Clearly, Covid-19 will have claimed many small business scalps by the time it’s exhausted itself but, as sad as that is, new opportunities will have arisen and it’s those small businesses and self employed, lone wolf traders that have been agile in their thinking and adaptable in their approach that will fill the gaps to take advantage of changing customer habits going forward.
If I read the signals right, in the new normal, we’ll see a strong resistance to ‘globalisation’ and renewed importance placed upon ‘localisation’. Conveniently driven partly by Brexit and partly by a realisation that, in a crisis, we’re way too reliant upon foreign imports and manufacturing that takes place in a far off land, I predict we’ll see new opportunities for light manufacturing, research and online trading. If one good thing could come out of the Covid-19 pandemic, it could be a resurgence of British manufacturing and a customer base that now understands that’s it’s better to pay a few pence more for your goods than rely on foreign imports. Revitalisation of the economy has to come from within.
Can you adapt your business?
There has never been a better time to take stock of your business; what you do, how you do it and who you do it for. Can you adapt to be more resilient, more profitable and service a wider customer base? It’s time to think differently, not just to make it through the current situation but, beyond and forever. Put aside the judgements you made previously about trading online, having meetings online and pre-judging your potential customer base. It’s a new world, a new normal, where new opportunities will exist and, with agility and adaptability, we small business owners can take advantage and thrive and help to rebuild the economy.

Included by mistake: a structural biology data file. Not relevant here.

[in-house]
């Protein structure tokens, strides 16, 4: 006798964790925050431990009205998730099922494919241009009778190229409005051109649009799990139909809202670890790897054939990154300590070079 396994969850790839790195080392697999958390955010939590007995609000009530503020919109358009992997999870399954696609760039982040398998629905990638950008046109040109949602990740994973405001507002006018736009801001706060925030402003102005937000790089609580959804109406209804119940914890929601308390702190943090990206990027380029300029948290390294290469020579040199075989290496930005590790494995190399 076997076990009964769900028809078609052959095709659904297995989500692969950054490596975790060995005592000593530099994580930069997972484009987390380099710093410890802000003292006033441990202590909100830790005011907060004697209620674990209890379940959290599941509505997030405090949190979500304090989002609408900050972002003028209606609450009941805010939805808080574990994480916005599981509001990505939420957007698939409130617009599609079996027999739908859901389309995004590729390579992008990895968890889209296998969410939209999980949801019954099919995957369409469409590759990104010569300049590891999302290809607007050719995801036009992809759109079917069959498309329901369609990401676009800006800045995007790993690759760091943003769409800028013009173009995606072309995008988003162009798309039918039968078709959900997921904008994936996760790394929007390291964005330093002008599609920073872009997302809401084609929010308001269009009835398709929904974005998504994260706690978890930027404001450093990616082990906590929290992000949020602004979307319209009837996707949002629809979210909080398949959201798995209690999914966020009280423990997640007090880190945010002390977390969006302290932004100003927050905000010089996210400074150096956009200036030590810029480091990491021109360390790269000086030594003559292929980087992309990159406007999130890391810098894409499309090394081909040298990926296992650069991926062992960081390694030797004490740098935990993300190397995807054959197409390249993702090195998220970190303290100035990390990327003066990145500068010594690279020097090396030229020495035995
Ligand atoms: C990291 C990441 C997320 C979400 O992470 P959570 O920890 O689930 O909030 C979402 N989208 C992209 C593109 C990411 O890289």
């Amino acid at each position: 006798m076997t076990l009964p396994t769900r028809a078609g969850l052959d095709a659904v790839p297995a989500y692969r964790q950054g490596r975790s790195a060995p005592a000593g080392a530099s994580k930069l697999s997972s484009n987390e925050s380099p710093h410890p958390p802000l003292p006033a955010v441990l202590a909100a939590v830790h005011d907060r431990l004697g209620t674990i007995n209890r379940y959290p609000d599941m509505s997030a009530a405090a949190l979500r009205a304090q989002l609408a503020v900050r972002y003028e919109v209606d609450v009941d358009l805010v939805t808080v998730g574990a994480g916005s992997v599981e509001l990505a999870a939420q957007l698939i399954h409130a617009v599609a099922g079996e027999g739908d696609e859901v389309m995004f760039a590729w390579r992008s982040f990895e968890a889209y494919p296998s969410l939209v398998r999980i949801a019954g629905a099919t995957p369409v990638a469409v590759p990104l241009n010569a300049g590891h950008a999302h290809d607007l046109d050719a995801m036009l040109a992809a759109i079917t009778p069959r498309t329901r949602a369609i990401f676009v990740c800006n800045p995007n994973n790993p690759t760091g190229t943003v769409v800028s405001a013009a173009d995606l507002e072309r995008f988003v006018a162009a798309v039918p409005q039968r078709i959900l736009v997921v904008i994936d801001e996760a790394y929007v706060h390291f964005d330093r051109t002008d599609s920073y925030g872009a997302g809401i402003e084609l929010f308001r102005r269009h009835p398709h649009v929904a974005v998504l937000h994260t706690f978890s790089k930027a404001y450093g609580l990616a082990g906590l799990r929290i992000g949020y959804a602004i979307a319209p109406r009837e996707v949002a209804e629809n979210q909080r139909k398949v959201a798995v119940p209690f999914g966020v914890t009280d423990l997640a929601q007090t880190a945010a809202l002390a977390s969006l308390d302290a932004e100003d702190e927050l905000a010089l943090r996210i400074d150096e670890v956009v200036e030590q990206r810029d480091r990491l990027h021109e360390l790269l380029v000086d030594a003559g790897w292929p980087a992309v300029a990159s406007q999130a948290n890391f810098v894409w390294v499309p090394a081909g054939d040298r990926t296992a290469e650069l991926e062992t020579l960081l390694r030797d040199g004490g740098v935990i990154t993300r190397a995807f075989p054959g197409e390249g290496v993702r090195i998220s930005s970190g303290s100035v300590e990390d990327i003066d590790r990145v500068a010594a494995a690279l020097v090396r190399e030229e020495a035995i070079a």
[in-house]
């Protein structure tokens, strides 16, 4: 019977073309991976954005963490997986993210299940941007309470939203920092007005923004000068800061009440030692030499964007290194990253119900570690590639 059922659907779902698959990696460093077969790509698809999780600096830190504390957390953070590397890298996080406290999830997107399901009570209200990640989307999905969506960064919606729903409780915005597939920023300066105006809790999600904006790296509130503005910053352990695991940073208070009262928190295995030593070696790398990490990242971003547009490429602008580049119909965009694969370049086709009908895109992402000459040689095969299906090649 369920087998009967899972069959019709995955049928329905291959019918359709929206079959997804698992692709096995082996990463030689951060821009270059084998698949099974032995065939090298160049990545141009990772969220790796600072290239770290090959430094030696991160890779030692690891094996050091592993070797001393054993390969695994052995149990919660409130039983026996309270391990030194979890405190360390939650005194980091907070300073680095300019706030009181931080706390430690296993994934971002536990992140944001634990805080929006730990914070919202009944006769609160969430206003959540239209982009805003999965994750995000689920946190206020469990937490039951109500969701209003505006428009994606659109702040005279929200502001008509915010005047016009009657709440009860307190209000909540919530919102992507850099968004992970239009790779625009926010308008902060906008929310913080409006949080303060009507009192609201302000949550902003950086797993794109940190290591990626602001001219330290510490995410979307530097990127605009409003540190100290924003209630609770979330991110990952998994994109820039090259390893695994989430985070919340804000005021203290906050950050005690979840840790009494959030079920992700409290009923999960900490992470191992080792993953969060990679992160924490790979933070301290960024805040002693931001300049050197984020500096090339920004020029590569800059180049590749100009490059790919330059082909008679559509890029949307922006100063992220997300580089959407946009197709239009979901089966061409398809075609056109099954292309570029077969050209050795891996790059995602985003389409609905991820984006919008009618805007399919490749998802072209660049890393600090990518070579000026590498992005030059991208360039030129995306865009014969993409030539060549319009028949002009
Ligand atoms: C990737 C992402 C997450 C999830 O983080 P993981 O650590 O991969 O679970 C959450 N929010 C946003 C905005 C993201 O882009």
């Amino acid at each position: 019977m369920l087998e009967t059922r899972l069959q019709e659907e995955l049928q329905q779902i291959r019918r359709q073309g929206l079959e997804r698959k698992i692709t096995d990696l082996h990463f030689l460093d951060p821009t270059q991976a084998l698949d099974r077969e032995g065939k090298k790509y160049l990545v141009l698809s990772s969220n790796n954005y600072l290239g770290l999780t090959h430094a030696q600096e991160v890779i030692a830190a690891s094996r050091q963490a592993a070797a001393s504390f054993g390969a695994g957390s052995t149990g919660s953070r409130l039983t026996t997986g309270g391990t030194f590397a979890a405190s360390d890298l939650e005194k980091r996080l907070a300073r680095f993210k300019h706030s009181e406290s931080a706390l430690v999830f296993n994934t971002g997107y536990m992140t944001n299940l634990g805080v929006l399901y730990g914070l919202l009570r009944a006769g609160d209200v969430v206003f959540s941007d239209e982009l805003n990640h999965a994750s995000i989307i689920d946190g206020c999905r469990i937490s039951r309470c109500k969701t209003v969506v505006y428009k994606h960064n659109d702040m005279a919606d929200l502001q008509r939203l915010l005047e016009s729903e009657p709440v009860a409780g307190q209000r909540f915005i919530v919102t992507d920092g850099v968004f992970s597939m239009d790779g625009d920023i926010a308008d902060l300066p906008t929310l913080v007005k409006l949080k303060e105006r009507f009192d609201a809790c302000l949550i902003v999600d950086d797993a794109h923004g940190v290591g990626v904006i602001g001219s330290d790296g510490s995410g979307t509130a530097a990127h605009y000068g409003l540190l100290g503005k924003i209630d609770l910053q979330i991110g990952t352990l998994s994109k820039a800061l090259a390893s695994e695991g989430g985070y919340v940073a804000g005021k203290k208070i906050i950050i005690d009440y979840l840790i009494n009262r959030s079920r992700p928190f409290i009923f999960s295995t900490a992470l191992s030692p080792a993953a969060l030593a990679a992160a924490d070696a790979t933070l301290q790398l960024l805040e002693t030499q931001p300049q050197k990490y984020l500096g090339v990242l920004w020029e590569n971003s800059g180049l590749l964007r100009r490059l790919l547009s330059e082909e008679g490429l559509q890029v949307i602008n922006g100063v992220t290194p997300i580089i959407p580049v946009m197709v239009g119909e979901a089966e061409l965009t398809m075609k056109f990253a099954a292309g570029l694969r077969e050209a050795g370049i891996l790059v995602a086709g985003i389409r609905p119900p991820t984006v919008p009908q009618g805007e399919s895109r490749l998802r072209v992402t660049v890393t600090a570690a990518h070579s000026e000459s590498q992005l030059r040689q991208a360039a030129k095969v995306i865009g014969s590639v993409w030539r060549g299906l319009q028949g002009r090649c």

- Think about how you can use technology, your online presence and social media platforms to engage and sell to a new audience.
- Think about opportunities to diversify.
- Rethink your business model – can we sell for less but sell more?
- Think about ‘value added services’ such as home delivery.
- Look closely at your base product or service and think about how to add value to it. For example, if you sell gift items, can you add delivery, gift wrapping and personalisation to increase your turnover and ‘customer value’.
- Can you offer online video consultations?
Here to help
As a small business ourselves and also having a solid background in marketing and business consultancy, we’re happy to discuss opportunities with any small, local business looking for inspiration and different ideas.
Of course, our core business is making websites and if you think your business could work online in the ‘new normal’ then do get in touch. We’re adapting already and diversifying into online learning and also looking closely at our business model and a realisation that while profit is, of course, important we’re happy to look at that profit over a longer period so, if you would like us to make you a new website now, there’ll be nothing to pay until October 2020 at the earliest.
Call now on 01227 392566 and we’ll book a Zoom call to discuss your ideas, needs and aspirations.